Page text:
Either by mistake or ignorance, your company may be facing a hefty fine. You may ask yourself why? The answer, the daily emails your employees send to multiple clients massively. Do they send them using blind carbon copy (bcc)?
Inside the Spanish Organic Law on Personal Data Protection (LOPD) lies the exact explanation to why one of those emails sent to multiple clients without concealing their addresses may cost your company dear.
When managing a company’s client data base the responsibility is to protect them. This consists on not sharing or selling their information to others, people or companies. Here lays the problem with emails sent without bcc, every recipient can see who has received that same email which according to the LOPD is a serious offense.
It can turn out to be a very expensive mistake, if any of the recipients decided to report your company. The law provides fines between 40.000 and 300.000 euros, although normally sanctions end up being lower, depending on the number of affected clients or on how many times the mistake had been committed.
How to avoid it?
If you want to avoid making this mistakes is as simple as paying a bit of attention when sending mass emailing. Just add the recipients’ addresses through the Bcc button which is on the email top bar. This way the recipients’ addresses will be hidden and won’t be visible to those who had received that same email.
However, mass mailing without adding the recipients to the Bcc list is not the only problem a company might have while communicating, their presence in social networks can play an important role if used without caution.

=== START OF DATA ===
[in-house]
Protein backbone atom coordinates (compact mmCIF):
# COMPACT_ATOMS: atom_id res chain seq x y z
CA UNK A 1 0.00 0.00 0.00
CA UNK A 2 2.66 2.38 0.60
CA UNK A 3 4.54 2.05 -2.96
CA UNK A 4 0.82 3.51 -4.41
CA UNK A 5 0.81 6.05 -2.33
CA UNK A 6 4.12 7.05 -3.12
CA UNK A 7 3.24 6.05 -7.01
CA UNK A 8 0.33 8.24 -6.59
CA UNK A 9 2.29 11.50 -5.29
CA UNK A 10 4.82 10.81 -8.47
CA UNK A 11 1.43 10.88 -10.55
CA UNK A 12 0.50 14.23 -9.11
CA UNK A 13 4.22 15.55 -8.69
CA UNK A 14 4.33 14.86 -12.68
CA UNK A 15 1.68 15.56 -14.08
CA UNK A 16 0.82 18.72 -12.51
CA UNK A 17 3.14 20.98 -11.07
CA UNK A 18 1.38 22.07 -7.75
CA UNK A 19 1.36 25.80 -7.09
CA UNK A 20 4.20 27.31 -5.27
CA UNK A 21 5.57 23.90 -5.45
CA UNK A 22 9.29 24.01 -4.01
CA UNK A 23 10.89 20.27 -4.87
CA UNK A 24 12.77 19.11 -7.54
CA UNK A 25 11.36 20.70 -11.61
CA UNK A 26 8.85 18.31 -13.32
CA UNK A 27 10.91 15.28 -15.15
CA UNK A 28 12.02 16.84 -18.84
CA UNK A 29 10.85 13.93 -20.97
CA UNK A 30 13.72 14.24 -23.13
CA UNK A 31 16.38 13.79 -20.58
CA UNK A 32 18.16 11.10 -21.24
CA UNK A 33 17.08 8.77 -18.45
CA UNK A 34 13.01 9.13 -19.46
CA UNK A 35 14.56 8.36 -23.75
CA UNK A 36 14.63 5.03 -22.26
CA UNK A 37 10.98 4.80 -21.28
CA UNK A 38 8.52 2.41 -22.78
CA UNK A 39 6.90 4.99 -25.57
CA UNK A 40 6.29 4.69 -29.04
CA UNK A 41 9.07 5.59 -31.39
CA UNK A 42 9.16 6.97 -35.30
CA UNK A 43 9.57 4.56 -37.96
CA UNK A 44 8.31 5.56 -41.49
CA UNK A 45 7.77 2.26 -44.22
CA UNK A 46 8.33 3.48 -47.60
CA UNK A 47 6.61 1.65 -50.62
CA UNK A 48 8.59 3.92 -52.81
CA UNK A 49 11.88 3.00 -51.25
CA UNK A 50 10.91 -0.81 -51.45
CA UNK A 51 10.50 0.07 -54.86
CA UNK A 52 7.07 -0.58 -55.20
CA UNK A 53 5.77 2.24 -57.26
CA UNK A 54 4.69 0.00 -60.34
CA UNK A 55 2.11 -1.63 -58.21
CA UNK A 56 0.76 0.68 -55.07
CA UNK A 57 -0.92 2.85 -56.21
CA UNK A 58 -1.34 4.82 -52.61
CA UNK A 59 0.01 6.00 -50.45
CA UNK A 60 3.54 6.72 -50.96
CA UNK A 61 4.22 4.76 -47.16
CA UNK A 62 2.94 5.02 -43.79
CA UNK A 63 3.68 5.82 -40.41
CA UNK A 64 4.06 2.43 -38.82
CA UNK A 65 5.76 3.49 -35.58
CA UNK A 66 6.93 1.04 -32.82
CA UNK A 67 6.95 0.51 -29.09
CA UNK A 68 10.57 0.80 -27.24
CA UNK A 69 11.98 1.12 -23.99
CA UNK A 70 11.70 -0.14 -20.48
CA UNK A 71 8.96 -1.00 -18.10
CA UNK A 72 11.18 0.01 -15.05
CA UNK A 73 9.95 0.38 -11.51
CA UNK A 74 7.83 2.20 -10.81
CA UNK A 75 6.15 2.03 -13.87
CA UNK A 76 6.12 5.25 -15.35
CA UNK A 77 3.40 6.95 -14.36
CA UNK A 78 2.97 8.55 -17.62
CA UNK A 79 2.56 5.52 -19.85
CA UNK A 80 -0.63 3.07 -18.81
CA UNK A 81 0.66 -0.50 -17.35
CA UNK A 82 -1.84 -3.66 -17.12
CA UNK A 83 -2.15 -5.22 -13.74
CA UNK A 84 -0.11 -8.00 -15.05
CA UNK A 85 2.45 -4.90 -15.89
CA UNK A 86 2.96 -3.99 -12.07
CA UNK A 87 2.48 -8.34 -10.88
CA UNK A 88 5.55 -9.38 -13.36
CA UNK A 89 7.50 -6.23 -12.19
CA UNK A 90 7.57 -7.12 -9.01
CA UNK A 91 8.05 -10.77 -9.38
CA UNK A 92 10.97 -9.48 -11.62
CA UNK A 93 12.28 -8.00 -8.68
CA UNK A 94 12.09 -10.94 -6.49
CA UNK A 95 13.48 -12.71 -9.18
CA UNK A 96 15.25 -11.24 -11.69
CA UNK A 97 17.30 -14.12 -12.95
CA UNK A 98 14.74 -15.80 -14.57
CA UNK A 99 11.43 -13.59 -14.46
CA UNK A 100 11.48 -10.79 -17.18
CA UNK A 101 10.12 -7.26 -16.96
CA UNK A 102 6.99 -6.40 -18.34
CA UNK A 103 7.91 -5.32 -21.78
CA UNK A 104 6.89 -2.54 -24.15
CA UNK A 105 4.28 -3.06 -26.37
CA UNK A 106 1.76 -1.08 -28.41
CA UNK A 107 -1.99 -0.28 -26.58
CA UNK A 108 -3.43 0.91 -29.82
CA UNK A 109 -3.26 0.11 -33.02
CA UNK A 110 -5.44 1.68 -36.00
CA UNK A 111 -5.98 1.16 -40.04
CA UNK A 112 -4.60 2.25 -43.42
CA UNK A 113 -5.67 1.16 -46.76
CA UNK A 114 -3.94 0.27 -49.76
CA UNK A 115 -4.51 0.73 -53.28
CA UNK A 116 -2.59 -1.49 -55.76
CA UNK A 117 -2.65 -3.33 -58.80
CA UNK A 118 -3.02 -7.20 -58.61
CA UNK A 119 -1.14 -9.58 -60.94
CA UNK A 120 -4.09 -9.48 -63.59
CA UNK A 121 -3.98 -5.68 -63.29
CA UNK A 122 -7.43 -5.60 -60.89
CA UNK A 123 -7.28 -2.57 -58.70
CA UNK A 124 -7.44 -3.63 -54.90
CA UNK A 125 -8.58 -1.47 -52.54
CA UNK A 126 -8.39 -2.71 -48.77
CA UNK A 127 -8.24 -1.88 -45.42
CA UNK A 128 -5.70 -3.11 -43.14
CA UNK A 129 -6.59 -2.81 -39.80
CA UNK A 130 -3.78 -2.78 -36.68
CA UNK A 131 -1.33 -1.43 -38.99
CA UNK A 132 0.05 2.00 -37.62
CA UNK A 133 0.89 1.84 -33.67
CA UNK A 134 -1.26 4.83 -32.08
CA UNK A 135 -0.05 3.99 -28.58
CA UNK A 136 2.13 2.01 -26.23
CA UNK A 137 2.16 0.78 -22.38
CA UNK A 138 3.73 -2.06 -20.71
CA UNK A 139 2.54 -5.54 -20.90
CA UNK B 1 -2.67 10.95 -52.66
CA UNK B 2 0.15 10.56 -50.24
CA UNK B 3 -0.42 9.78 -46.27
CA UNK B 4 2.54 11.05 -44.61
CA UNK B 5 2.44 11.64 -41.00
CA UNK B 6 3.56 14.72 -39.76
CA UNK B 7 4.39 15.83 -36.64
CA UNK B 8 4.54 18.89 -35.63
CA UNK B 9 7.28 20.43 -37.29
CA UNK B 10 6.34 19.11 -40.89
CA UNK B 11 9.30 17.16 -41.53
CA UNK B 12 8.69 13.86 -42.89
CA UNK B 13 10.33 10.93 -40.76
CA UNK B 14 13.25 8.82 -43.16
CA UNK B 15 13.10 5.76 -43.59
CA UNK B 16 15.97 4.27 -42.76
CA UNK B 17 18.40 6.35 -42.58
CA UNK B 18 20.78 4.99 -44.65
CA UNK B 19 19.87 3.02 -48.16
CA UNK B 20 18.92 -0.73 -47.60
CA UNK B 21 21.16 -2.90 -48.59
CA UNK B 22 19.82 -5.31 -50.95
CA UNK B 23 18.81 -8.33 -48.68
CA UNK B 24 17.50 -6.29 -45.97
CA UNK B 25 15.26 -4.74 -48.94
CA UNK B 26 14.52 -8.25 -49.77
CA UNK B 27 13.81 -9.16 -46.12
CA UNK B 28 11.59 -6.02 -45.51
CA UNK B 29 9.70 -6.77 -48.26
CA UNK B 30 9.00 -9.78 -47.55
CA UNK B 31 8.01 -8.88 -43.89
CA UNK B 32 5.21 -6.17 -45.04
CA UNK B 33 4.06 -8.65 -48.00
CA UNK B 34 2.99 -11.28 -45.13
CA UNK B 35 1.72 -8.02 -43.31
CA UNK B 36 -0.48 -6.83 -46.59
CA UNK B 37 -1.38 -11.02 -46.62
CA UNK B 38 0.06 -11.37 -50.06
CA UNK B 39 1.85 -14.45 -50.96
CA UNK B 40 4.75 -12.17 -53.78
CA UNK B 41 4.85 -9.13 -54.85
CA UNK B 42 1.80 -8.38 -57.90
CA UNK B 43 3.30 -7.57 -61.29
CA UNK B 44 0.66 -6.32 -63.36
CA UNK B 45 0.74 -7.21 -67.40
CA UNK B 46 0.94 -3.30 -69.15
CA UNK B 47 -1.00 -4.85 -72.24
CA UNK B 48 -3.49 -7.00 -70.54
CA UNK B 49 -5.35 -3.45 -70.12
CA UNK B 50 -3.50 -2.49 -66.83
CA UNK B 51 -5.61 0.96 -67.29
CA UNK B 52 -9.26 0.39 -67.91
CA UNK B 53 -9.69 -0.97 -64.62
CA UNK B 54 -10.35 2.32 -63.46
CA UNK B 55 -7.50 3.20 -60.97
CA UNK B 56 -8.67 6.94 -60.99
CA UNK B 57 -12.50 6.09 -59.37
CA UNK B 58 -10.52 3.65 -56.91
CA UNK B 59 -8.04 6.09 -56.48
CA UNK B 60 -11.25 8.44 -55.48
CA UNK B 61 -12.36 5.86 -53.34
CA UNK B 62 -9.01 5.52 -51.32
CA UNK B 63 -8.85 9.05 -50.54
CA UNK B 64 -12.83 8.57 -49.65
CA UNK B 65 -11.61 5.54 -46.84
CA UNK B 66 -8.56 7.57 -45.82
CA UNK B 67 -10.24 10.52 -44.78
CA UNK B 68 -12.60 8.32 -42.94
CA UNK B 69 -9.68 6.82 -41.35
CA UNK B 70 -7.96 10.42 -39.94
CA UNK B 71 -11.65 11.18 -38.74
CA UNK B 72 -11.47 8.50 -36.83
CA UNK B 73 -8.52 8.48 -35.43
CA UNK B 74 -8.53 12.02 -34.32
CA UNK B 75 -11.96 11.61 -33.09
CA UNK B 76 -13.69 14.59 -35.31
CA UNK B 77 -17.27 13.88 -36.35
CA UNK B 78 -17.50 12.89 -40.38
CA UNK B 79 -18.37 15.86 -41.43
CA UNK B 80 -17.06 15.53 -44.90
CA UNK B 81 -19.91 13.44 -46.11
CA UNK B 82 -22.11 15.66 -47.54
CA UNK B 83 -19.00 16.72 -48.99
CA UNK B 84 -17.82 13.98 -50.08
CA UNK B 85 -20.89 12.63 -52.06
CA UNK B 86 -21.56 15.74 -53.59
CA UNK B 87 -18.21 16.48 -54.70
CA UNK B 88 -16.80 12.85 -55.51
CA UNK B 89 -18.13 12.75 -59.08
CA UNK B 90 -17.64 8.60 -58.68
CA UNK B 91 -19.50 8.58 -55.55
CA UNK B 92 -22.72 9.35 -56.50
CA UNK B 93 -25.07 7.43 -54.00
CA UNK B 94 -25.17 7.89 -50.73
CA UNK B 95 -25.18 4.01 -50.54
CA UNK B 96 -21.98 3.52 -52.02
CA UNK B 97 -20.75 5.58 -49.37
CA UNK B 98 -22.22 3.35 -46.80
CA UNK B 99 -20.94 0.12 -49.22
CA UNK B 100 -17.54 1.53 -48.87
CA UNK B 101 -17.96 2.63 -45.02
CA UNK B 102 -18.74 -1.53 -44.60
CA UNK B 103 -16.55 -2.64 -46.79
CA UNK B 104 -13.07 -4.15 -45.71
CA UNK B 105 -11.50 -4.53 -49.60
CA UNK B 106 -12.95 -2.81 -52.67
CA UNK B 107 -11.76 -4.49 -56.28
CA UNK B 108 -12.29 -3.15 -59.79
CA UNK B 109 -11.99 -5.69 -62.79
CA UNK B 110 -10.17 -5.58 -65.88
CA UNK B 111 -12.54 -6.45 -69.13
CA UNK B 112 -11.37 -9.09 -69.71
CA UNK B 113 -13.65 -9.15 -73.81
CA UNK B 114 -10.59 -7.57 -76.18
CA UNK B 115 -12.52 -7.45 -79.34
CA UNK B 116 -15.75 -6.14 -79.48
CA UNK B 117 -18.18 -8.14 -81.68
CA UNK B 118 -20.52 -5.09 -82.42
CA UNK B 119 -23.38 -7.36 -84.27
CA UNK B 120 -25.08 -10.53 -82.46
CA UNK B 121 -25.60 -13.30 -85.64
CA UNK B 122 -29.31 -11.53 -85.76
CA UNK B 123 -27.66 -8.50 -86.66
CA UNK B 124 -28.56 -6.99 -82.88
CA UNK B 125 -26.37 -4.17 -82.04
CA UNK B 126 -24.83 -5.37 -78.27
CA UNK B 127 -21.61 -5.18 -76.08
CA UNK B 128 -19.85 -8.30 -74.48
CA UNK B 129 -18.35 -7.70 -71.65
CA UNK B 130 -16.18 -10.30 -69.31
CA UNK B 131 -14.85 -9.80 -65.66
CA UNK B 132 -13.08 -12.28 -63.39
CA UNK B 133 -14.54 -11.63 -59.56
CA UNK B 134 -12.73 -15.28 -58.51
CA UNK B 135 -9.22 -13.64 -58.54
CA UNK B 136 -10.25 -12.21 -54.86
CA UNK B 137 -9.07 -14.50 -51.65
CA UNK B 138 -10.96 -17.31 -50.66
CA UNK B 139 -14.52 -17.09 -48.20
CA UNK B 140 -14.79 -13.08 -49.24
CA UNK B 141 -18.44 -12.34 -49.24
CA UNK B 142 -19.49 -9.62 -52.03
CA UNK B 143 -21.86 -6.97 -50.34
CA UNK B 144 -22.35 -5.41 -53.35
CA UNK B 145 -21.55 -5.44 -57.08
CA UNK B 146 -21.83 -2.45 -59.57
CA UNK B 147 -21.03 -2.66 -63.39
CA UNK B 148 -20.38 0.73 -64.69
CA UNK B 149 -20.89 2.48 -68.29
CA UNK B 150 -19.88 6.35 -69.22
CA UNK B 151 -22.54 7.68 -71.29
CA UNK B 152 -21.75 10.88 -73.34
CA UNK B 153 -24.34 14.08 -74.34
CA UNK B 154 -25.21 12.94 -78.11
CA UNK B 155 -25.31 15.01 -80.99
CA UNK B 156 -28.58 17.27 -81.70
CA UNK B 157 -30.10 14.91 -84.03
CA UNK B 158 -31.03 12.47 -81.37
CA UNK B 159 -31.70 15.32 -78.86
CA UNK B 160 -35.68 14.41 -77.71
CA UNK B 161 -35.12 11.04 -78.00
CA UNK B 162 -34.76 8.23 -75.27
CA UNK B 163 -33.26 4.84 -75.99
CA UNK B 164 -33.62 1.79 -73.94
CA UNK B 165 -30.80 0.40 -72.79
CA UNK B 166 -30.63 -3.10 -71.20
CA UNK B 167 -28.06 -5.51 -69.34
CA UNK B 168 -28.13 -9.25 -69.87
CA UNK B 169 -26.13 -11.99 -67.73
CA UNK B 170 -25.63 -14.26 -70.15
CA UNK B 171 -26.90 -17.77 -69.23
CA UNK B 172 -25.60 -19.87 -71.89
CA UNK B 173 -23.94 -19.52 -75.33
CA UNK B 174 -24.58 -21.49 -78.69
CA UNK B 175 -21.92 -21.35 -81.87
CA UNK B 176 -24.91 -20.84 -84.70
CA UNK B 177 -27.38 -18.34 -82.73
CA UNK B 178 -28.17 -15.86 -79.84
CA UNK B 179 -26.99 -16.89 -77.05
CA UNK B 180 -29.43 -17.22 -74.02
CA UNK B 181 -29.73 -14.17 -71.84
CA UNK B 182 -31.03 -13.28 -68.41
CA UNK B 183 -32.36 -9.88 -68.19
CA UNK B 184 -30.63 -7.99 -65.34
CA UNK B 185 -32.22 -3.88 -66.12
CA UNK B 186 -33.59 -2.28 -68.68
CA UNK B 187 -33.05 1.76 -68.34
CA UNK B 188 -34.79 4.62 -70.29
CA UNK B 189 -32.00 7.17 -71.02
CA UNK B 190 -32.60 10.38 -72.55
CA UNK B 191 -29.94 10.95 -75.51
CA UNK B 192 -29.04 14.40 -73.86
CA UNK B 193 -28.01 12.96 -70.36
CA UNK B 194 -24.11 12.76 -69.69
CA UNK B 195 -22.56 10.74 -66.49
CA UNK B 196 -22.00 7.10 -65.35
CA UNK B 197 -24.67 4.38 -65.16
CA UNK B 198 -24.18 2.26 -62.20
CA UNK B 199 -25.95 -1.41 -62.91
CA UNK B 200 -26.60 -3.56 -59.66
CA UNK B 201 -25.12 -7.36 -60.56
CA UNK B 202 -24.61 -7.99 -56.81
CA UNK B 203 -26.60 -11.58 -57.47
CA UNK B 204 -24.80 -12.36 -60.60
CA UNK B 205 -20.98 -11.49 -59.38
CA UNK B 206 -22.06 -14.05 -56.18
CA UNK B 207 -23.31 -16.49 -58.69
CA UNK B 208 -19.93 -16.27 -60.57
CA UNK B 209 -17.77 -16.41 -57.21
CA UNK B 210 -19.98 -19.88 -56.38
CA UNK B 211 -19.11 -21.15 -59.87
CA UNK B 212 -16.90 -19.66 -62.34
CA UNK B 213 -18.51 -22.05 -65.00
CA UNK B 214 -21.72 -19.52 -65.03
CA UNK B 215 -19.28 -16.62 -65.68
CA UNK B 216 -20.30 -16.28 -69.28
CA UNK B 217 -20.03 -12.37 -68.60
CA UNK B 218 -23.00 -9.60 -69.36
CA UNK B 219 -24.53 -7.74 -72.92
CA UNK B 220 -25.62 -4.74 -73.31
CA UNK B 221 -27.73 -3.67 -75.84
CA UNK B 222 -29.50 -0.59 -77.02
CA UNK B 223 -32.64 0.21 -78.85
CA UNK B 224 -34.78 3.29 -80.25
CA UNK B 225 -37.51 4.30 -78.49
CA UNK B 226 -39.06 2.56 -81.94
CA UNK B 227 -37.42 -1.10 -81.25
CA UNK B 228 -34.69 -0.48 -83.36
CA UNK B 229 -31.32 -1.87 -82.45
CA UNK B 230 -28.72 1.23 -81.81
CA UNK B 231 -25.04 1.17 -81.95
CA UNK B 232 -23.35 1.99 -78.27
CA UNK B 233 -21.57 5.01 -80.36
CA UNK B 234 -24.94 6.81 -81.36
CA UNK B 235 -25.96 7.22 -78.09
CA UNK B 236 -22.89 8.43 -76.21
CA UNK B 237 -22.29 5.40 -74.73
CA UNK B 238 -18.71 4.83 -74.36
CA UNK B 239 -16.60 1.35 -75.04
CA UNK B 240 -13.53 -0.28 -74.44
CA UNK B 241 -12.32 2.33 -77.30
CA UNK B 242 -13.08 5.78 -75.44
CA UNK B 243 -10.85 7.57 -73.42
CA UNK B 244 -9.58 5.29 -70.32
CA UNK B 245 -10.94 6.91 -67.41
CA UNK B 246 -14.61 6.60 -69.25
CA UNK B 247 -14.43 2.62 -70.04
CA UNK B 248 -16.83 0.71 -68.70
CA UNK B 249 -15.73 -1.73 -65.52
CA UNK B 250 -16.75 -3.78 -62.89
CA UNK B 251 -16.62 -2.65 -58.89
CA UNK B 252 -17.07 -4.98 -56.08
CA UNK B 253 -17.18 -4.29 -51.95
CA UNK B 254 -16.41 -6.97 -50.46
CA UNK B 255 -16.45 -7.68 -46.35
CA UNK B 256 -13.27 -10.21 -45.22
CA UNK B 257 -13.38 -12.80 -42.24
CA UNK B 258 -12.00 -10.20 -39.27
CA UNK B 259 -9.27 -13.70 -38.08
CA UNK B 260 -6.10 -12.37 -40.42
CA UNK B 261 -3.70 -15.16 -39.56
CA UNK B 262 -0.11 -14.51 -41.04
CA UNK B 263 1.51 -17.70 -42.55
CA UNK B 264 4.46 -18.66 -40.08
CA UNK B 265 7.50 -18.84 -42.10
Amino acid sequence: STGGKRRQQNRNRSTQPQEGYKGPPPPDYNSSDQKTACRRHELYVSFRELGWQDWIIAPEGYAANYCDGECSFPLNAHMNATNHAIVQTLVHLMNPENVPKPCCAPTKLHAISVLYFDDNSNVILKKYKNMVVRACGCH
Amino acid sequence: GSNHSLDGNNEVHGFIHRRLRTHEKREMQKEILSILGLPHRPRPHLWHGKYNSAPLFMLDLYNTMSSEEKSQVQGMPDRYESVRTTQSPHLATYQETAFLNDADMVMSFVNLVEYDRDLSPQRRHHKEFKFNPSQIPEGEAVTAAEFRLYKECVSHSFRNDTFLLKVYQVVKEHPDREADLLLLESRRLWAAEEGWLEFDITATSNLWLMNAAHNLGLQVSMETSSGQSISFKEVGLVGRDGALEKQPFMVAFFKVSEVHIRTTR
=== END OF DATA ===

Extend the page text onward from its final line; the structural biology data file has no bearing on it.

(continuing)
We find Twitter is the most problematic one. If a company decided to follow unilaterally other users it may be breaking the Spanish Organic Law on Personal Data Protection and the Law of Services of the Information Society. You may wonder why? The reason is that a simple “follow” on Twitter is considered a commercial communication. And if the communication hadn’t been previously approved by the other user we will be looking at a case of spam.
In this case the solution is also simple, though it may be a bit painful for companies that will no longer be able to follow thousands of Twitter users. To do so and not be considered spam, companies must previously obtain the other users’ consent. In this case, the user following the company’s Twitter account may be understood as the necessary consent.
The whole company must be aware of the information its employees handle daily, everyone else’s information must be also protected, especially online. Something as simple as sending emails using bcc or choosing who our company follows on Twitter, may be enough to protect the information of others, and to avoid penalty.
Bcc is great but unfortunately lots of email servers will regard any such message as spam and delete it.